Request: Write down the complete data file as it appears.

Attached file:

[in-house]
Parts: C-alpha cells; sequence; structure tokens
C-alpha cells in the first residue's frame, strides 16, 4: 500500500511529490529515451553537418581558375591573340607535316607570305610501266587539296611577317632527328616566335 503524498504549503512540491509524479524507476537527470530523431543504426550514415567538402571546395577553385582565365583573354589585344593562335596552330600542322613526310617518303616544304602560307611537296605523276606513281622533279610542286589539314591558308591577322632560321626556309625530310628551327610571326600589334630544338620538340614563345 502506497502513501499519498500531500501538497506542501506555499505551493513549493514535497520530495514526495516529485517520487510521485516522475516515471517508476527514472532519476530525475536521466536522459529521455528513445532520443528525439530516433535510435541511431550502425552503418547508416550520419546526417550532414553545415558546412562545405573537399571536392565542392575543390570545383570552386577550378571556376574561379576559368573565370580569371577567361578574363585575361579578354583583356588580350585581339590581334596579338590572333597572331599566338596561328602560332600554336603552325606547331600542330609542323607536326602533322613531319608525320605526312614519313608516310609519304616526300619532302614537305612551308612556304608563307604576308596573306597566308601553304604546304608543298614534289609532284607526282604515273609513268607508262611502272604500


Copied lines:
[in-house]
Parts: C-alpha cells; sequence; structure tokens
C-alpha cells in the first residue's frame, strides 16, 4: 500500500511529490529515451553537418581558375591573340607535316607570305610501266587539296611577317632527328616566335 503524498504549503512540491509524479524507476537527470530523431543504426550514415567538402571546395577553385582565365583573354589585344593562335596552330600542322613526310617518303616544304602560307611537296605523276606513281622533279610542286589539314591558308591577322632560321626556309625530310628551327610571326600589334630544338620538340614563345 502506497502513501499519498500531500501538497506542501506555499505551493513549493514535497520530495514526495516529485517520487510521485516522475516515471517508476527514472532519476530525475536521466536522459529521455528513445532520443528525439530516433535510435541511431550502425552503418547508416550520419546526417550532414553545415558546412562545405573537399571536392565542392575543390570545383570552386577550378571556376574561379576559368573565370580569371577567361578574363585575361579578354583583356588580350585581339590581334596579338590572333597572331599566338596561328602560332600554336603552325606547331600542330609542323607536326602533322613531319608525320605526312614519313608516310609519304616526300619532302614537305612551308612556304608563307604576308596573306597566308601553304604546304608543298614534289609532284607526282604515273609513268607508262611502272604500